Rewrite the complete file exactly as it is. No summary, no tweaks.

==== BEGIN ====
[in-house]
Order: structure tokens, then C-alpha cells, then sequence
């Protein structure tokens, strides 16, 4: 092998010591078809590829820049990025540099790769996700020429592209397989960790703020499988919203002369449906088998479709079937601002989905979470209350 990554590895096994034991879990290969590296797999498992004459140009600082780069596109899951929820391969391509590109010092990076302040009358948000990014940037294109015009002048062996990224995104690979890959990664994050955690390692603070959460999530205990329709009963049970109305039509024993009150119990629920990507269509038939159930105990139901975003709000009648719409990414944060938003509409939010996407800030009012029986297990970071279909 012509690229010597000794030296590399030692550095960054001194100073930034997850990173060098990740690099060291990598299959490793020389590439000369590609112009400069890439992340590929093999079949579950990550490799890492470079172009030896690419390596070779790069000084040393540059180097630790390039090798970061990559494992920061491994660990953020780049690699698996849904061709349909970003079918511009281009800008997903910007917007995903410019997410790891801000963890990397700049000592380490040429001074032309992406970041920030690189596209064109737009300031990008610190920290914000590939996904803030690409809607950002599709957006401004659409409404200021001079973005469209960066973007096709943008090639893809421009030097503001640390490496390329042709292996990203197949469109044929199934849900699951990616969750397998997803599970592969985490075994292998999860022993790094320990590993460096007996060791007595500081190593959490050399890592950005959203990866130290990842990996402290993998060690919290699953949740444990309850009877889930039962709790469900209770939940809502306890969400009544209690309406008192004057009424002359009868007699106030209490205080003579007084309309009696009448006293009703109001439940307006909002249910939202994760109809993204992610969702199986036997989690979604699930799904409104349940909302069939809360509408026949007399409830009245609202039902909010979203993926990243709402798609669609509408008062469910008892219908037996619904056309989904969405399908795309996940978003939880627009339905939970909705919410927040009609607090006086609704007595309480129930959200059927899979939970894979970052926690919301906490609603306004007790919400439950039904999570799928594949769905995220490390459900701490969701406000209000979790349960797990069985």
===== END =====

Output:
[in-house]
Order: structure tokens, then C-alpha cells, then sequence
């Protein structure tokens, strides 16, 4: 092998010591078809590829820049990025540099790769996700020429592209397989960790703020499988919203002369449906088998479709079937601002989905979470209350 990554590895096994034991879990290969590296797999498992004459140009600082780069596109899951929820391969391509590109010092990076302040009358948000990014940037294109015009002048062996990224995104690979890959990664994050955690390692603070959460999530205990329709009963049970109305039509024993009150119990629920990507269509038939159930105990139901975003709000009648719409990414944060938003509409939010996407800030009012029986297990970071279909 012509690229010597000794030296590399030692550095960054001194100073930034997850990173060098990740690099060291990598299959490793020389590439000369590609112009400069890439992340590929093999079949579950990550490799890492470079172009030896690419390596070779790069000084040393540059180097630790390039090798970061990559494992920061491994660990953020780049690699698996849904061709349909970003079918511009281009800008997903910007917007995903410019997410790891801000963890990397700049000592380490040429001074032309992406970041920030690189596209064109737009300031990008610190920290914000590939996904803030690409809607950002599709957006401004659409409404200021001079973005469209960066973007096709943008090639893809421009030097503001640390490496390329042709292996990203197949469109044929199934849900699951990616969750397998997803599970592969985490075994292998999860022993790094320990590993460096007996060791007595500081190593959490050399890592950005959203990866130290990842990996402290993998060690919290699953949740444990309850009877889930039962709790469900209770939940809502306890969400009544209690309406008192004057009424002359009868007699106030209490205080003579007084309309009696009448006293009703109001439940307006909002249910939202994760109809993204992610969702199986036997989690979604699930799904409104349940909302069939809360509408026949007399409830009245609202039902909010979203993926990243709402798609669609509408008062469910008892219908037996619904056309989904969405399908795309996940978003939880627009339905939970909705919410927040009609607090006086609704007595309480129930959200059927899979939970894979970052926690919301906490609603306004007790919400439950039904999570799928594949769905995220490390459900701490969701406000209000979790349960797990069985």